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Mexico’s First Gay Mayor Elected Amid Machismo and Drug Violence

Thursday Jul 18, 2013
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MEXICO CITY - Mexico’s first openly gay elected mayor is set to take office in a rough-and-tumble part of Zacatecas state known for cowboy boots, embossed belts and drug gang shootouts.

Mayor-elect Benjamin Medrano, who won Fresnillo’s July 7 election and takes office in September, says he doesn’t think he’s at risk from the drug violence, and is proud to be openly gay.

"I’m not at risk, because I don’t have any relationship with any of the groups," Medrano said Thursday, referring to the two drug cartels - the Zetas and the Gulf Cartel - that are fighting for control of Fresnillo, a city of 230,000 that has the misfortune to sit on some of the main trafficking routes in northern Mexico.

"Of course, I have the same fear that anybody who lives in Fresnillo has," the 47-year-old said. "The violence has diminished, but it is still the worst nightmare we have in Fresnillo."

In recent years, a drug turf war has raged around Fresnillo, and bodies have been found hacked to bits, others with their throats slit, some decapitated, some stuffed in wells or shallow graves. Add on top of that that Zacatecas is a largely rural state with a reputation for cowboy hats and macho swagger, and it seems like the last place in Mexico that would elect a gay mayor.

"Somewhat? Very machisto, I would say," Medrano says of his region. "I am going to be mayor of a township (roughly equivalent to a U.S. county) where there are 258 villages full of tough country people, who don’t necessarily have much information on what’s happening elsewhere, and have even less of an automatic sympathy with their gay mayor."

"But," he notes," It’s not like I’m going to paint city hall pink, either. I’m not an exhibitionist gay."

While some top Mexican legislators and mayors have been rumored to be gay, none has ever come out - much less before being elected.

"He is the first," said Alejandro Brito, director of "Letra S," one of Mexico’s foremost gay rights groups. "There have been city officials and city council members, but openly gay mayors? No."

He noted some gay legislators have won seats in congress, but not by winning any district race; rather, they won their seats through a proportional-representation scheme in which political parties designate them.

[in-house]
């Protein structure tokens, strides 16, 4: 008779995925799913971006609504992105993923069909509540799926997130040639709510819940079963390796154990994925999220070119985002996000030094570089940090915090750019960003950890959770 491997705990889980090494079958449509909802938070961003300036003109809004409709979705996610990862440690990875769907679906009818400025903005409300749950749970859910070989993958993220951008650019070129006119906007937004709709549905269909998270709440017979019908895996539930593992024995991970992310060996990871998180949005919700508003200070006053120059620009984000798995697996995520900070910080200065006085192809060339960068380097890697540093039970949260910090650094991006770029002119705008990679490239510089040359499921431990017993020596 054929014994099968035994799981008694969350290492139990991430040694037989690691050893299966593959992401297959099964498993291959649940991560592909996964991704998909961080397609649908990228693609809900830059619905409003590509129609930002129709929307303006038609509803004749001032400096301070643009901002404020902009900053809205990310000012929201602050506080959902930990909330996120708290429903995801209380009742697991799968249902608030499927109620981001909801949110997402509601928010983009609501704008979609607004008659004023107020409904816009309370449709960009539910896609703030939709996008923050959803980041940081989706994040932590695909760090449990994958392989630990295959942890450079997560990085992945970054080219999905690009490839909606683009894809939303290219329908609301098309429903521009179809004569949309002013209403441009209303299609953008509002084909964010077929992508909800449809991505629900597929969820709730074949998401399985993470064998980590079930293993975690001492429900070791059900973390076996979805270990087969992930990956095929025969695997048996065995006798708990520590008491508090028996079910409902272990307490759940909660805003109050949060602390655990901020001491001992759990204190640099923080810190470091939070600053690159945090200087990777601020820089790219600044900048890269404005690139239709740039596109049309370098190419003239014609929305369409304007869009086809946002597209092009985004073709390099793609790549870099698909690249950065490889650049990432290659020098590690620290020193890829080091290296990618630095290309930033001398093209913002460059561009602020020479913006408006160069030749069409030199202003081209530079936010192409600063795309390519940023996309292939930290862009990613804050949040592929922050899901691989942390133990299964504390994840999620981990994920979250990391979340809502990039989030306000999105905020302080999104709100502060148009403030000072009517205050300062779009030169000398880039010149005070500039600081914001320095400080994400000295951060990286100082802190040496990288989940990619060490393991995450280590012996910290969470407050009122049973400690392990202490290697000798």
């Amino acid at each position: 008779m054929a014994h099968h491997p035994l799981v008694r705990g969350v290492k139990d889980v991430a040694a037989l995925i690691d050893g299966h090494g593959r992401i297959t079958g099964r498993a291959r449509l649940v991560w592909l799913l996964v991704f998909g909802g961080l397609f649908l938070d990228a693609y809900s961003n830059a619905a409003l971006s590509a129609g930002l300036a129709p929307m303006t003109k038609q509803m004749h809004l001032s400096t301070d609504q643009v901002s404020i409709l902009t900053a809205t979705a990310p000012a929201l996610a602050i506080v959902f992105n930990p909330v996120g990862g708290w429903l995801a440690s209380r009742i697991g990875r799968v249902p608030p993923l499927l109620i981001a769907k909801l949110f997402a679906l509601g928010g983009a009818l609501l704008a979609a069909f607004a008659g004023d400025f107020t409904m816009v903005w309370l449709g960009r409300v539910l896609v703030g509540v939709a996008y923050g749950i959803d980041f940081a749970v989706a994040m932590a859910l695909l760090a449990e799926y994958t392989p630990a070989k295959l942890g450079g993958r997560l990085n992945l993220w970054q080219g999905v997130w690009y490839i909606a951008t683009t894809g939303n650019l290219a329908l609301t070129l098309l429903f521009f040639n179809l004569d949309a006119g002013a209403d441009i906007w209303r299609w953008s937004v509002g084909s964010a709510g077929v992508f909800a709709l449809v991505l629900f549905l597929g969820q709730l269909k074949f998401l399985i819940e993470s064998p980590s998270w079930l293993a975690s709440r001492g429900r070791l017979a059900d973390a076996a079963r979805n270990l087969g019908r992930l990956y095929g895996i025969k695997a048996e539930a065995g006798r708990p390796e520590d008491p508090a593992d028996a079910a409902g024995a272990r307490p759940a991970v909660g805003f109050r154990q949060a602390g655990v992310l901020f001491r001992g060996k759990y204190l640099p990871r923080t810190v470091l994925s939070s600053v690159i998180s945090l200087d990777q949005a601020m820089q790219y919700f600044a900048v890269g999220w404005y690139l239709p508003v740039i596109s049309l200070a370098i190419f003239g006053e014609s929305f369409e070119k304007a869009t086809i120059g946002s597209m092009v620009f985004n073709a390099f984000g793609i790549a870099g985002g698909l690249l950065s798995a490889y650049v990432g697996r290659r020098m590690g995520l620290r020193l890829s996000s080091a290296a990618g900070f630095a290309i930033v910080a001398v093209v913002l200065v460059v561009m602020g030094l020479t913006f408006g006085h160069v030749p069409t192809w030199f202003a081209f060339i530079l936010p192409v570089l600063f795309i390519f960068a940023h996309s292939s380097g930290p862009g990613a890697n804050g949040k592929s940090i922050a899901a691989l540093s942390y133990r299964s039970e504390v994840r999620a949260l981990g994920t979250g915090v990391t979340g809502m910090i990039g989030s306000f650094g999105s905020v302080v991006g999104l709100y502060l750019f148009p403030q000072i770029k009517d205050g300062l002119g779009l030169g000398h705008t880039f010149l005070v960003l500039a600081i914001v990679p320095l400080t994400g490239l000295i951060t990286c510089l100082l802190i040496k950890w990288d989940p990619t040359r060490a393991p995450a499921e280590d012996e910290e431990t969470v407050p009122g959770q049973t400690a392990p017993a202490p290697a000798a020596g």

Brito says the election victory marks a significant point in the fight for gay political rights, but adds that it is too early yet to declare victory. Medrano himself acknowledges that he was the target of a malicious phone-calling campaign in which his political rivals "tried to smear me, as if being gay were a crime."

"This shows that our human rights system is providing some protection," Brito said. "Because, even though there is no public majority in favor of electing gay politicians, he (Medrano) knows that the legal framework will protect him."

"It is now more risky for a political rival to be openly homophobic, than it is to be a homosexual candidate," Brito said.

Medrano campaigned on a strong public-safety platform, advocating cooperation with state and federal police, and vetting and background checks on the notoriously corrupt local police force.

A couple of factors help explain his victory in this machista region.

First is that Medrano is a singer, and the owner of a gay bar for 18 years. Singing is one of the areas where Mexico has readily accepted gays.

"Given that I’m a singer, people know that aspect of me," Medrano said.

The other factor is the way Medrano handles the political aspects of gay issues.

He has attended gay rights marches, but he doesn’t campaign on gay rights, and in fact doesn’t agree on many of the movement’s main demands.

A Roman Catholic, he says "I wish the church had a different view, but I cannot go against doctrine ... I respect my church, and I don’t want to dig any deeper beyond what’s permitted and what is appropriate."

"I’m not in favor of gay marriage, I don’t share that view, because we are still very small town ... in short, we’re not prepared, in my view," he said. "Not yet, anyway, because we have strong roots in our religion, and in our customs."

But he criticizes gay politicians who refuse to come out, saying he’s "very proud to be the first openly gay mayor in this country."

Copyright Associated Press. All rights reserved. This material may not be published, broadcast, rewritten, or redistributed.

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